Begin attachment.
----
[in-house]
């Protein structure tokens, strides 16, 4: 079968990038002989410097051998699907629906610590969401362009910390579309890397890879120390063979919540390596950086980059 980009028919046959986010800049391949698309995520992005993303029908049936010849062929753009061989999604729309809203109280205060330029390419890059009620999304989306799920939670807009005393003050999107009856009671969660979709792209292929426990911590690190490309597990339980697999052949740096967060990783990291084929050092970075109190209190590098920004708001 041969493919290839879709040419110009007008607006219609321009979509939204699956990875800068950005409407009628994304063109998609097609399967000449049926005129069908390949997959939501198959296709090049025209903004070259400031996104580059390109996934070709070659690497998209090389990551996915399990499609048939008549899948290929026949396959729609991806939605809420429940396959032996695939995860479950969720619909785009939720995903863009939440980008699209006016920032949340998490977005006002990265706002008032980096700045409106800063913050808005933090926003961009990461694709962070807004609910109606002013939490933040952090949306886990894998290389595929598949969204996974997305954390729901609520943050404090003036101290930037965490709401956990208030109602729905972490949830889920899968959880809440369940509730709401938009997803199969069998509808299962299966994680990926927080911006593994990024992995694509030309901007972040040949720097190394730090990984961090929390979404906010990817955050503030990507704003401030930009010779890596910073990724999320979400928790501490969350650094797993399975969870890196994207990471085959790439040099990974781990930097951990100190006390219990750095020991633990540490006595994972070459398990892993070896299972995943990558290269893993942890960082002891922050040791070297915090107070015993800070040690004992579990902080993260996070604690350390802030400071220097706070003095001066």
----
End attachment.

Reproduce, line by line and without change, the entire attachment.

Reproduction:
[in-house]
């Protein structure tokens, strides 16, 4: 079968990038002989410097051998699907629906610590969401362009910390579309890397890879120390063979919540390596950086980059 980009028919046959986010800049391949698309995520992005993303029908049936010849062929753009061989999604729309809203109280205060330029390419890059009620999304989306799920939670807009005393003050999107009856009671969660979709792209292929426990911590690190490309597990339980697999052949740096967060990783990291084929050092970075109190209190590098920004708001 041969493919290839879709040419110009007008607006219609321009979509939204699956990875800068950005409407009628994304063109998609097609399967000449049926005129069908390949997959939501198959296709090049025209903004070259400031996104580059390109996934070709070659690497998209090389990551996915399990499609048939008549899948290929026949396959729609991806939605809420429940396959032996695939995860479950969720619909785009939720995903863009939440980008699209006016920032949340998490977005006002990265706002008032980096700045409106800063913050808005933090926003961009990461694709962070807004609910109606002013939490933040952090949306886990894998290389595929598949969204996974997305954390729901609520943050404090003036101290930037965490709401956990208030109602729905972490949830889920899968959880809440369940509730709401938009997803199969069998509808299962299966994680990926927080911006593994990024992995694509030309901007972040040949720097190394730090990984961090929390979404906010990817955050503030990507704003401030930009010779890596910073990724999320979400928790501490969350650094797993399975969870890196994207990471085959790439040099990974781990930097951990100190006390219990750095020991633990540490006595994972070459398990892993070896299972995943990558290269893993942890960082002891922050040791070297915090107070015993800070040690004992579990902080993260996070604690350390802030400071220097706070003095001066």